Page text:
Unchanged or Unburdened?

Unchanged or Unburdened?

Pride, especially when it infiltrates my faith, becomes an attitude that says, “I am spiritually better than you.”  And this attitude was evident in the parable Jesus told about a Pharisee and a Tax Collector.

In Luke 18: 9-14 we are reminded how easy it is to fall into the trap of pride, especially when we begin to compare our righteousness with someone else’s.

And when we begin to compare our faith – our goodness – to that of others we will see that our prayer doesn’t resonate with the Spirit of God.  Rather, it drips with pride and selfishness.  Our prayer becomes polluted and lacks any concern for the will of God.

The Pharisee only prayed so that God and others could see how righteous and good he really was.  He had no concern for what God may want – He already had that figured out as he shared with us in his prayer.

But Jesus contrasted the attitude of the Pharisee with that of the tax collector.  And we see a prayer resonating with humility – a prayer that was only 7 words long, yet showed a man broken before God as he realized the magnitude of his disobedience toward God.

And this is what we want to look at specifically today – the attitude that exists when a person is in the presence of God.


So the question to be asked is:  When in the presence of God, how do you walk away from God:  Unchanged or Unburdened?

Pride is an easy temptation.  

Many of us find ourselves being lured by it, enticed by it, and Satan uses it as a means to bite us OFTEN.  And with the Pharisee, he was so far gone in his pride that there was no room in his heart to hear what God desired of him.  

The Pharisee came into the presence of God, did his religious thing, and walked away unchanged.  After all there was no need to change – he was religious and proud of it.  And that’s what you will often see in religious persons.

Religious people don’t need to hear from God – they’ve already got this faith thing already figured out – they know exactly what God wants from them and other people, and when others don’t live up to the expectation, these people are seen as weaker and looked down upon.

Yet the opposite of pride is humility, and we must seek it. 

True humility keeps pride in check.  True humility is grounded in Christ and desires to give credit where credit is due.  True humility says, “I am who I am and do what I do because Christ has redeemed me.”  And true humility is what we see in the tax collector.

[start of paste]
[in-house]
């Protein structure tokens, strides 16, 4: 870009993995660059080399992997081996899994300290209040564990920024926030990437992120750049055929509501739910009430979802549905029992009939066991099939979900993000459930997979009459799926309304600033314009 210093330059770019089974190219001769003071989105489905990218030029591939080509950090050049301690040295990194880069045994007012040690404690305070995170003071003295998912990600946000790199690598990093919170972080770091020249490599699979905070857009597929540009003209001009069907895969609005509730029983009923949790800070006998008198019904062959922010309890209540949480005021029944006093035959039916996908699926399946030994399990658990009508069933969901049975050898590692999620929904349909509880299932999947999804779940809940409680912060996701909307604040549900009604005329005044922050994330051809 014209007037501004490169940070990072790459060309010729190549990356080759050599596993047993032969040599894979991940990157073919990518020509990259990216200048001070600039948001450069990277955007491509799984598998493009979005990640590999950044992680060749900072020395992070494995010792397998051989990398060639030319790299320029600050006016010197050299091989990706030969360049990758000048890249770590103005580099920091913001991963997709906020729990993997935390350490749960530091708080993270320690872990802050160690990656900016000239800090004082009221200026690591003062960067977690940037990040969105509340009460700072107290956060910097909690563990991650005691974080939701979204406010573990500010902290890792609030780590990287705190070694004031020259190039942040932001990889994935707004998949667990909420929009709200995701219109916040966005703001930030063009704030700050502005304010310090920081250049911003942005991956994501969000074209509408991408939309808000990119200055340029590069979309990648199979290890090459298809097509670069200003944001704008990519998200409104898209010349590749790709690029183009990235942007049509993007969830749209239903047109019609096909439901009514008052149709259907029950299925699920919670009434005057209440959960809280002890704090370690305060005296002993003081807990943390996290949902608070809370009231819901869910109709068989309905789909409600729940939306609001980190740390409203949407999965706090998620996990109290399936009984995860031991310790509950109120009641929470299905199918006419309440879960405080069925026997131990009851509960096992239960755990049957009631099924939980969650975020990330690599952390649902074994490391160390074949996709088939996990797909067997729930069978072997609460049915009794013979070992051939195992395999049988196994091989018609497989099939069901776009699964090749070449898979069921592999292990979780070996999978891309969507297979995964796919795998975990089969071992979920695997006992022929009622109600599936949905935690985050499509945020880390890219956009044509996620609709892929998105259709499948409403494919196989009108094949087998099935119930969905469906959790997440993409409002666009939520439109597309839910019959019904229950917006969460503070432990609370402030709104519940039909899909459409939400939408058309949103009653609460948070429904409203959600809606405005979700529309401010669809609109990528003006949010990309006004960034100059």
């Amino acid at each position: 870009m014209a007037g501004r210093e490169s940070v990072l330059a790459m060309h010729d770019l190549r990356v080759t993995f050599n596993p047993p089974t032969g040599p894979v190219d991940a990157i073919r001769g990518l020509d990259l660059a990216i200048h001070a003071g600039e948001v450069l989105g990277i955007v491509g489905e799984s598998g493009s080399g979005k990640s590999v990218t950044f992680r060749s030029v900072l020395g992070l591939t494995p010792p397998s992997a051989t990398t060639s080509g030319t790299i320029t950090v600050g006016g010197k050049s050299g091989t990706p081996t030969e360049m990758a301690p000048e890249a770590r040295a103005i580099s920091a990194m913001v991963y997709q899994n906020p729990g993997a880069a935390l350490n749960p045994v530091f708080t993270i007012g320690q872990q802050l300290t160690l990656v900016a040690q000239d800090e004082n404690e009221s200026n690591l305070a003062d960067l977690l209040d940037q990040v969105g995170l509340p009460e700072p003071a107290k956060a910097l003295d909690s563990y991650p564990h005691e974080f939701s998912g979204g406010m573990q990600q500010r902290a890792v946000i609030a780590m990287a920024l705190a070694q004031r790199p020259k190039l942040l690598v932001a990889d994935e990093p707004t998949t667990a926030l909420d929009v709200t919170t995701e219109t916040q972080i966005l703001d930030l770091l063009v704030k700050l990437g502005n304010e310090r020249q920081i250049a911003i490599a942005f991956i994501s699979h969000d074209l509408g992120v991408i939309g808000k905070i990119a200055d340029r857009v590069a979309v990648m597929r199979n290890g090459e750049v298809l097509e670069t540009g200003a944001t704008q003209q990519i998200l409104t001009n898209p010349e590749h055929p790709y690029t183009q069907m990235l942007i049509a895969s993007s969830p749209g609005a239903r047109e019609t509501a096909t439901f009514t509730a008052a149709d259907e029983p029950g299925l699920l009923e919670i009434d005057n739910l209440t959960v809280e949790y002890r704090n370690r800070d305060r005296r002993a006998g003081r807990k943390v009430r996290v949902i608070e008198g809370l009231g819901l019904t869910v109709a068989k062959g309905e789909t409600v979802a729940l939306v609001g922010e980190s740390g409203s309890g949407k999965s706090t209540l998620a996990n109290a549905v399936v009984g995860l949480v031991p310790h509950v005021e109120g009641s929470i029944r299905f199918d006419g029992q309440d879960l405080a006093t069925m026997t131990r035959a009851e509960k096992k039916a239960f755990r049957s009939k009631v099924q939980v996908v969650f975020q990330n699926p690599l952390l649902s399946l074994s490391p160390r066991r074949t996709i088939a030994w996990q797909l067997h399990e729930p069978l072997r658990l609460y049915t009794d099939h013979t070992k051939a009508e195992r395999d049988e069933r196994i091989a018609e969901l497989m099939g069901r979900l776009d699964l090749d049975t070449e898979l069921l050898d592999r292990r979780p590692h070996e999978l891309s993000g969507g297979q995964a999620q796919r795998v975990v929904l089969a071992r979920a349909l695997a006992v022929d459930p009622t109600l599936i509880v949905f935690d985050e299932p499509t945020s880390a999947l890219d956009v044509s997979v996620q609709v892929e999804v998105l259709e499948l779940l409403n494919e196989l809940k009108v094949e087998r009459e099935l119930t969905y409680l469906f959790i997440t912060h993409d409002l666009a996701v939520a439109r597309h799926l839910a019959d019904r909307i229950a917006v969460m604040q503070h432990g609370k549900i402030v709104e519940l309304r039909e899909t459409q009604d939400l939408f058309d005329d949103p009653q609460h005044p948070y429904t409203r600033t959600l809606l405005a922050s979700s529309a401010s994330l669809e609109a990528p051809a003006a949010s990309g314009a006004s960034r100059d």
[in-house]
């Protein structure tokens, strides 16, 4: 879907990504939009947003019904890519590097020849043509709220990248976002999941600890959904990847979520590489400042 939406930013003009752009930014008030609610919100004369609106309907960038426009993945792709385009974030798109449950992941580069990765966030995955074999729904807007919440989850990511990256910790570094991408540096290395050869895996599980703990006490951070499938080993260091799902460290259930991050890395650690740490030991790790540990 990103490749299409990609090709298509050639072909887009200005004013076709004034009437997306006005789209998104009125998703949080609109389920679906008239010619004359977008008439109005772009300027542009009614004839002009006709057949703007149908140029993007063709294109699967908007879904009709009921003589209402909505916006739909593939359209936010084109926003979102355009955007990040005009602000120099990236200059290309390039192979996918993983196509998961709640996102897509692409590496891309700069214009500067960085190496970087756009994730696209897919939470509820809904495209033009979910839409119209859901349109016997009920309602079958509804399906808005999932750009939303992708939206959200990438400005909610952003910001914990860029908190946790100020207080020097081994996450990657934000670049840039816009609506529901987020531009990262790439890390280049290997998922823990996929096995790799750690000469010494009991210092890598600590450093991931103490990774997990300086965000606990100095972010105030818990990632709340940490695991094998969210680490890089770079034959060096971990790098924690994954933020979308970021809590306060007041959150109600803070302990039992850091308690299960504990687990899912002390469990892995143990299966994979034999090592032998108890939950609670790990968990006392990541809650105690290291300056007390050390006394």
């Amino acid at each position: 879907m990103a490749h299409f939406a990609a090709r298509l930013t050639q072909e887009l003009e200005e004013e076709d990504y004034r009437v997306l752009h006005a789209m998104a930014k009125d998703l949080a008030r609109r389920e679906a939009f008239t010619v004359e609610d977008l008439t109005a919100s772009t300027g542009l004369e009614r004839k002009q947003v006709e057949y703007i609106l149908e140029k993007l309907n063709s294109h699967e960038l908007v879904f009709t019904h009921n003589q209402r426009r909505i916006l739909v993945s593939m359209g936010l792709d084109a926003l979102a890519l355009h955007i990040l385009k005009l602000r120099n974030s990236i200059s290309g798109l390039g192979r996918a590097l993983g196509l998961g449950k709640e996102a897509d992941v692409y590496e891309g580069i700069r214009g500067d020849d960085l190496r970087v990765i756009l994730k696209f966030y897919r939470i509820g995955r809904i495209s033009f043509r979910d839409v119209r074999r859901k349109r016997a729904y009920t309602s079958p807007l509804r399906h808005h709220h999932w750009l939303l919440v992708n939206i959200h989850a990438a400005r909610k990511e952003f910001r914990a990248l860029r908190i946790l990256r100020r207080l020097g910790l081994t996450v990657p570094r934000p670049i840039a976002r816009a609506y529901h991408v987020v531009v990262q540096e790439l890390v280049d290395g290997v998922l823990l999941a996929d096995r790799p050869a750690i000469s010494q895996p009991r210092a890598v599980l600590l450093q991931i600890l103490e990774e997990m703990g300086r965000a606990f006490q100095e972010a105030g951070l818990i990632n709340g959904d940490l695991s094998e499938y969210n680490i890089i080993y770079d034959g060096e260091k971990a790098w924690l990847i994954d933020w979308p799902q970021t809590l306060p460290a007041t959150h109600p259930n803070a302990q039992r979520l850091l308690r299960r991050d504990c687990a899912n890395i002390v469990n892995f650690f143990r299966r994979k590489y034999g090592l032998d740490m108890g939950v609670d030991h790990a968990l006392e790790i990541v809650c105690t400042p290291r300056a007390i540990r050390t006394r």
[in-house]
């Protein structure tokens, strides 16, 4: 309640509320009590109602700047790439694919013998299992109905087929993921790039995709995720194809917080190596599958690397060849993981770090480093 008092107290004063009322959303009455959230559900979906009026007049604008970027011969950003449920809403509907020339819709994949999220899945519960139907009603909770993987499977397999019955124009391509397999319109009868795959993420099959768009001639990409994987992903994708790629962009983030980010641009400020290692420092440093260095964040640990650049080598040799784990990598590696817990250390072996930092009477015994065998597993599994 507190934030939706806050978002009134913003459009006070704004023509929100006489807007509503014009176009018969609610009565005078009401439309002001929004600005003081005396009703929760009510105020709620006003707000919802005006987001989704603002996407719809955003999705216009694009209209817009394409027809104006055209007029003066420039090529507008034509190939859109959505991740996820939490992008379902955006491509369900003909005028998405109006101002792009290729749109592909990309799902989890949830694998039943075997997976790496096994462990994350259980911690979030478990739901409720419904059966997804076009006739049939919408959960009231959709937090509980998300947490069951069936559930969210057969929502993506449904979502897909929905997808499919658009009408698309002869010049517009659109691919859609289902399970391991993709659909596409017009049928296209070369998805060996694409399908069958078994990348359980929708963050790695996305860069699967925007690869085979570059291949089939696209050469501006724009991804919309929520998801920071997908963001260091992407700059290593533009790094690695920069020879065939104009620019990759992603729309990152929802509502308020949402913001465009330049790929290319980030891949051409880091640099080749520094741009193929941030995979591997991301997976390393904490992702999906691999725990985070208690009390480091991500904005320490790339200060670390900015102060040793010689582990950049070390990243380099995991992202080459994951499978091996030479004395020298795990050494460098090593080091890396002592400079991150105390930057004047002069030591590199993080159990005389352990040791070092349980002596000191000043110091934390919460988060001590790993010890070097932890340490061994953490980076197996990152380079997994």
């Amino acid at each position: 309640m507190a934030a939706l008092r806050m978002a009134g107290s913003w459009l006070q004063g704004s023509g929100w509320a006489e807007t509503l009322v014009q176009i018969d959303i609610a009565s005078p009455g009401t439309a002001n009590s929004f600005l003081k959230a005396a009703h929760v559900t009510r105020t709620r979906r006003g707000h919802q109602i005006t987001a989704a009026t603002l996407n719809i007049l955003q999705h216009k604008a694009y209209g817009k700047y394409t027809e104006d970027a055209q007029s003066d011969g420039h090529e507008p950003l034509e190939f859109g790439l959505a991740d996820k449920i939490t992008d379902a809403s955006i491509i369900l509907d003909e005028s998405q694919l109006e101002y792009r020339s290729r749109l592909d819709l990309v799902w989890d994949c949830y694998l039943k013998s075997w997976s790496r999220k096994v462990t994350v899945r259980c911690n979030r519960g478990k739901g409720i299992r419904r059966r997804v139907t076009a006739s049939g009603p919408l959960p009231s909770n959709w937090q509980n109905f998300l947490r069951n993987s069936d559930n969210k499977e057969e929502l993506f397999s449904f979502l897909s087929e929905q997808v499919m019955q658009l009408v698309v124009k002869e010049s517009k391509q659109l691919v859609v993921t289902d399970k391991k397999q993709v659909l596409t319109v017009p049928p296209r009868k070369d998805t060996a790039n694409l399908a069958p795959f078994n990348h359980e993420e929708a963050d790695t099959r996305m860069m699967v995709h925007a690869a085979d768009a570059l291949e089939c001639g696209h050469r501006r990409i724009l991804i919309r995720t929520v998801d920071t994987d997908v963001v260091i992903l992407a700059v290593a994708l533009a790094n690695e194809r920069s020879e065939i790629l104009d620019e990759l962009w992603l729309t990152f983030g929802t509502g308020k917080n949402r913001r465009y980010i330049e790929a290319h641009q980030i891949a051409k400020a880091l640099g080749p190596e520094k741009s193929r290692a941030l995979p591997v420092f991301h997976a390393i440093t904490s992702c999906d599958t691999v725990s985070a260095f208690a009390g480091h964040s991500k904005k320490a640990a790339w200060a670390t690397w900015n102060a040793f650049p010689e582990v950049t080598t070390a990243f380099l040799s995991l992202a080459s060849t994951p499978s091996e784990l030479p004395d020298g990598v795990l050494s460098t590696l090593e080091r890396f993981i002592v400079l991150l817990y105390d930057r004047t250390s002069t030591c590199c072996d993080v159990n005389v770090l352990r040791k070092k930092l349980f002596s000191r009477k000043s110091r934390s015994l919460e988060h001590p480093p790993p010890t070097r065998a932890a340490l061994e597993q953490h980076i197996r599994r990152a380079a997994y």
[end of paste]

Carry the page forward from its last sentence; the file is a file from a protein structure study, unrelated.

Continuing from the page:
The tax collector beat his chest; at a distance, not even looking to heaven because he knew he was guilty of disobedience toward God.  He was so distraught that his prayer was a mere 7-word prayer, ‘God have mercy on me, a sinner.” 

So if you look very closely at the parable Jesus taught, the difference you will see between the Pharisee and tax collector in the presence of God was merely how they viewed themselves before God. 


The Pharisee viewed that God needed him.  And when he walked away from God, he walked away unchanged.
The tax collector on the other hand viewed that he needed God.  And when he walked away from God, he walked away unburdened.  He no longer was a sinner with a past, but a redeemed man with a future.  The burden of his sin no longer held him in captivity.

Too many people come into the presence of God, come to a worship celebration knowing that they are living in sin like the tax collector, but walk away from the experience like the Pharisee.  And Jesus asks “Why?”  Jesus asks, “Why do you let your pride keep you from living fully for me?  Why do you continue in your sin knowing that I am the final judge of your soul?  Why do you take advantage of my grace?”

Psalm 51: 16-17 states, “You (God) do not delight in sacrifice, or I would bring it; you do not take pleasure in burnt offerings.  My sacrifices, O God, are a broken spirit; a broken and contrite heart, O God, you will not despise.”

In today’s terms it would state, “You (God) do not delight in how I worship you; you do not take pleasure that I play an instrument, sing a song, raise my hands, pray an eloquent prayer, or dance in the aisles.  No, you God desire that my worship is done in humility and done in response – in gratitude – for what you have done for me.”

So God is not delighting in persons who need to be needed.  No, He’s delighting in persons who need Him.

God is looking for humility, for persons who reverently say to Him, “Have mercy on me, a sinner.”  And what does He do every time for that person if the prayer is sincere?  He grants mercy.  That’s the good news of Jesus Christ.

Humility is hard.  Pride is easy.  But God makes it clear, “You can either exhalt yourself now and be humbled later or take time now to learn humility and be exhalted later.”  And I don’t know about you, but I’d rather learn the lesson of humility now rather than later.  It won’t hurt as bad now as it will then.


So in closing, you’ve been in the presence of God today.  Are you walking away Unchanged or Unburdened?  It’s easy to be a Pharisee.  It’s right to be a tax collector.

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